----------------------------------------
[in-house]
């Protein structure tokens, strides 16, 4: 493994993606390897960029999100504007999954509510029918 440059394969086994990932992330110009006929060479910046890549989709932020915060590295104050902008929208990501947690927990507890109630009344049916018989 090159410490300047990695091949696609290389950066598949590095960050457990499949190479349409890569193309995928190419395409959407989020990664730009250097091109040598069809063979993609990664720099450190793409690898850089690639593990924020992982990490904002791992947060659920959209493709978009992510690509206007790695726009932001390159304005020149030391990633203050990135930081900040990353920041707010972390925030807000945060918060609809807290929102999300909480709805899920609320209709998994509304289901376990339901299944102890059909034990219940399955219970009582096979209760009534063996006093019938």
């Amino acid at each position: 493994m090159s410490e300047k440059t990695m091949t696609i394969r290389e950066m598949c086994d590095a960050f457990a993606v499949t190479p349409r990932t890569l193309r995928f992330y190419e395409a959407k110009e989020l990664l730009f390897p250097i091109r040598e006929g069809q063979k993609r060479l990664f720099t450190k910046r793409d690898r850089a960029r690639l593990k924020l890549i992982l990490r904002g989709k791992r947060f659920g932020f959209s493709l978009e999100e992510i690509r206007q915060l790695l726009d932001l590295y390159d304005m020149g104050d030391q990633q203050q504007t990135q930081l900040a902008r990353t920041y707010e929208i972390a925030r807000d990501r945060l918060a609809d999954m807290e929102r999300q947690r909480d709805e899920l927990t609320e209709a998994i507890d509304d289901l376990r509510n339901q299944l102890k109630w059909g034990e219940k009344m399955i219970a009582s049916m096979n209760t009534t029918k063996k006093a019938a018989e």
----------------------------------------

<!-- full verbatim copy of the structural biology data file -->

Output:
[in-house]
């Protein structure tokens, strides 16, 4: 493994993606390897960029999100504007999954509510029918 440059394969086994990932992330110009006929060479910046890549989709932020915060590295104050902008929208990501947690927990507890109630009344049916018989 090159410490300047990695091949696609290389950066598949590095960050457990499949190479349409890569193309995928190419395409959407989020990664730009250097091109040598069809063979993609990664720099450190793409690898850089690639593990924020992982990490904002791992947060659920959209493709978009992510690509206007790695726009932001390159304005020149030391990633203050990135930081900040990353920041707010972390925030807000945060918060609809807290929102999300909480709805899920609320209709998994509304289901376990339901299944102890059909034990219940399955219970009582096979209760009534063996006093019938």
């Amino acid at each position: 493994m090159s410490e300047k440059t990695m091949t696609i394969r290389e950066m598949c086994d590095a960050f457990a993606v499949t190479p349409r990932t890569l193309r995928f992330y190419e395409a959407k110009e989020l990664l730009f390897p250097i091109r040598e006929g069809q063979k993609r060479l990664f720099t450190k910046r793409d690898r850089a960029r690639l593990k924020l890549i992982l990490r904002g989709k791992r947060f659920g932020f959209s493709l978009e999100e992510i690509r206007q915060l790695l726009d932001l590295y390159d304005m020149g104050d030391q990633q203050q504007t990135q930081l900040a902008r990353t920041y707010e929208i972390a925030r807000d990501r945060l918060a609809d999954m807290e929102r999300q947690r909480d709805e899920l927990t609320e209709a998994i507890d509304d289901l376990r509510n339901q299944l102890k109630w059909g034990e219940k009344m399955i219970a009582s049916m096979n209760t009534t029918k063996k006093a019938a018989e």